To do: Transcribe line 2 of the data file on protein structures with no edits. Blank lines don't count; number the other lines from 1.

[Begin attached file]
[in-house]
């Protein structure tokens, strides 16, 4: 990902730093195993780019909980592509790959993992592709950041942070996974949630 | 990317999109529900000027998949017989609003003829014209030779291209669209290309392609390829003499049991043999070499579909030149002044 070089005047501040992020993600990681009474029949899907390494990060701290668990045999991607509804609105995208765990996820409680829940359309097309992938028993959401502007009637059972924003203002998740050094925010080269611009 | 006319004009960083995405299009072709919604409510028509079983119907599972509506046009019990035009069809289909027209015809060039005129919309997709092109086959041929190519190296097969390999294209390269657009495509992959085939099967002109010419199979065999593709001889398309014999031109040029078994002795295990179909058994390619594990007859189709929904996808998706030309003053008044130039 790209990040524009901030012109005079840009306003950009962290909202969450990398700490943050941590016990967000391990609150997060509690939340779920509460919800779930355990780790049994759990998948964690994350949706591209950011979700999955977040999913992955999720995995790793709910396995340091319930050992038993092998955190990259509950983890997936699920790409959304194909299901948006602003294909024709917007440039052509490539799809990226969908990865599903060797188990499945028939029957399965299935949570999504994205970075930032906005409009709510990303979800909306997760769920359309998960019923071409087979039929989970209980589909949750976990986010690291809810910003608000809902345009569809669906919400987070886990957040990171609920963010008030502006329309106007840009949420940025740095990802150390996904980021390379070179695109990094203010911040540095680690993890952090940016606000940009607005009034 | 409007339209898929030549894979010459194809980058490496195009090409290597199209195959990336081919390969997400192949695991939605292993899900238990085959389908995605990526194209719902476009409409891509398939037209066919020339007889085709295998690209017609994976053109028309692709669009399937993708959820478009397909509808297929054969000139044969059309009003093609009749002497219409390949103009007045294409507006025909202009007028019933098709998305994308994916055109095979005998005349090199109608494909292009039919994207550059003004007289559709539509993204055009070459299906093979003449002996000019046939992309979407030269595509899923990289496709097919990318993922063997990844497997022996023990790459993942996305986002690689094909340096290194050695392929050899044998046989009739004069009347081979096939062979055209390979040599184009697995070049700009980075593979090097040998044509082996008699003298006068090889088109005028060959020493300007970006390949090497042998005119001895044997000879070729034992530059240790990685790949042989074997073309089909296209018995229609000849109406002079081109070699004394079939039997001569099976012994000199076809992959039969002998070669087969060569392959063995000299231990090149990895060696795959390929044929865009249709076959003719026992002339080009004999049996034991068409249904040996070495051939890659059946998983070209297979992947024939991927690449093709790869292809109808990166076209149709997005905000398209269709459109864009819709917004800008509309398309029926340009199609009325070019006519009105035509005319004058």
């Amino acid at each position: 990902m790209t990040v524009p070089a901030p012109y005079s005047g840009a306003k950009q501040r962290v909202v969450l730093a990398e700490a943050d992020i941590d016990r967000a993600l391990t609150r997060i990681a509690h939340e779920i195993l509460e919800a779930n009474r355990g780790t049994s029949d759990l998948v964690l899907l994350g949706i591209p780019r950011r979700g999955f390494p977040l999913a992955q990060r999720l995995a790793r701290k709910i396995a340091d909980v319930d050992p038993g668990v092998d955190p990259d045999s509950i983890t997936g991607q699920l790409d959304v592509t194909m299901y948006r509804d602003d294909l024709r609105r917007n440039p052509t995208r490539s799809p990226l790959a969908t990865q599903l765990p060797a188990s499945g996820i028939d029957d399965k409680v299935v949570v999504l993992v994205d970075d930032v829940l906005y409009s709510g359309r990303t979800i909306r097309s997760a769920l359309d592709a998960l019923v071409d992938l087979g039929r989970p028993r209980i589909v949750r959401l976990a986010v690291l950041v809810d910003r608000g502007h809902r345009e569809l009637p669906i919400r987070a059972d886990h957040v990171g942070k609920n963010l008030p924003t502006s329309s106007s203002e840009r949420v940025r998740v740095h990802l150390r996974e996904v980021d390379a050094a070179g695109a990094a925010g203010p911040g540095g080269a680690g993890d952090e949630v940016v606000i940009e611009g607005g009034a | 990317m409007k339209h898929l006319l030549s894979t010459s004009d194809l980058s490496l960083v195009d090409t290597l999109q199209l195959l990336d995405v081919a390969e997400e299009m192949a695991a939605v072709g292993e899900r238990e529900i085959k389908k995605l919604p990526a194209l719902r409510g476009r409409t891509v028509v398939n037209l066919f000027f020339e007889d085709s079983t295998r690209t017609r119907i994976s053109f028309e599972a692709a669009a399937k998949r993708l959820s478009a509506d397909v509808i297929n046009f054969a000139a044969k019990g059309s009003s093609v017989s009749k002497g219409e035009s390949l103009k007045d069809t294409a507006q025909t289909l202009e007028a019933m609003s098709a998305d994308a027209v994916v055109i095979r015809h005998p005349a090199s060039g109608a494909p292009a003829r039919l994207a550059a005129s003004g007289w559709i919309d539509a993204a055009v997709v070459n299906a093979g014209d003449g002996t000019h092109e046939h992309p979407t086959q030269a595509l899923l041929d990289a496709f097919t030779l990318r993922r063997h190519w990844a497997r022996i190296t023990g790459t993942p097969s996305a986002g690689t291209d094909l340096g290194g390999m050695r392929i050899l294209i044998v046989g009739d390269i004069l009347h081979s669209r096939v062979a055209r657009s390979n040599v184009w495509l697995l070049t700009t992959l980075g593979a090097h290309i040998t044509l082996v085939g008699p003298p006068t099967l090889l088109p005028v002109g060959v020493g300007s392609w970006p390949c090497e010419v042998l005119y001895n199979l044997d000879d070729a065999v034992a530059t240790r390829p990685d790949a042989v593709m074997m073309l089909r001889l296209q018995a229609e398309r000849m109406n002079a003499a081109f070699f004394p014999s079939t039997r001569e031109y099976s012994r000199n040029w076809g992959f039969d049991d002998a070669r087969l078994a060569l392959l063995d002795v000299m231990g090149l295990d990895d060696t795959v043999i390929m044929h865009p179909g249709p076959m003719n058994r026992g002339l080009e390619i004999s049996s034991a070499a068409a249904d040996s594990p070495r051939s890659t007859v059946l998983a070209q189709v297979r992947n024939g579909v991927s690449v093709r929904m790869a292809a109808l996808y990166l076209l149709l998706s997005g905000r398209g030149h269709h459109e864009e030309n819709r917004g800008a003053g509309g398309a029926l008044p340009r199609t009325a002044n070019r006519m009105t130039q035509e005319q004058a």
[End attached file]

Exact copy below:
């Protein structure tokens, strides 16, 4: 990902730093195993780019909980592509790959993992592709950041942070996974949630 | 990317999109529900000027998949017989609003003829014209030779291209669209290309392609390829003499049991043999070499579909030149002044 070089005047501040992020993600990681009474029949899907390494990060701290668990045999991607509804609105995208765990996820409680829940359309097309992938028993959401502007009637059972924003203002998740050094925010080269611009 | 006319004009960083995405299009072709919604409510028509079983119907599972509506046009019990035009069809289909027209015809060039005129919309997709092109086959041929190519190296097969390999294209390269657009495509992959085939099967002109010419199979065999593709001889398309014999031109040029078994002795295990179909058994390619594990007859189709929904996808998706030309003053008044130039 790209990040524009901030012109005079840009306003950009962290909202969450990398700490943050941590016990967000391990609150997060509690939340779920509460919800779930355990780790049994759990998948964690994350949706591209950011979700999955977040999913992955999720995995790793709910396995340091319930050992038993092998955190990259509950983890997936699920790409959304194909299901948006602003294909024709917007440039052509490539799809990226969908990865599903060797188990499945028939029957399965299935949570999504994205970075930032906005409009709510990303979800909306997760769920359309998960019923071409087979039929989970209980589909949750976990986010690291809810910003608000809902345009569809669906919400987070886990957040990171609920963010008030502006329309106007840009949420940025740095990802150390996904980021390379070179695109990094203010911040540095680690993890952090940016606000940009607005009034 | 409007339209898929030549894979010459194809980058490496195009090409290597199209195959990336081919390969997400192949695991939605292993899900238990085959389908995605990526194209719902476009409409891509398939037209066919020339007889085709295998690209017609994976053109028309692709669009399937993708959820478009397909509808297929054969000139044969059309009003093609009749002497219409390949103009007045294409507006025909202009007028019933098709998305994308994916055109095979005998005349090199109608494909292009039919994207550059003004007289559709539509993204055009070459299906093979003449002996000019046939992309979407030269595509899923990289496709097919990318993922063997990844497997022996023990790459993942996305986002690689094909340096290194050695392929050899044998046989009739004069009347081979096939062979055209390979040599184009697995070049700009980075593979090097040998044509082996008699003298006068090889088109005028060959020493300007970006390949090497042998005119001895044997000879070729034992530059240790990685790949042989074997073309089909296209018995229609000849109406002079081109070699004394079939039997001569099976012994000199076809992959039969002998070669087969060569392959063995000299231990090149990895060696795959390929044929865009249709076959003719026992002339080009004999049996034991068409249904040996070495051939890659059946998983070209297979992947024939991927690449093709790869292809109808990166076209149709997005905000398209269709459109864009819709917004800008509309398309029926340009199609009325070019006519009105035509005319004058």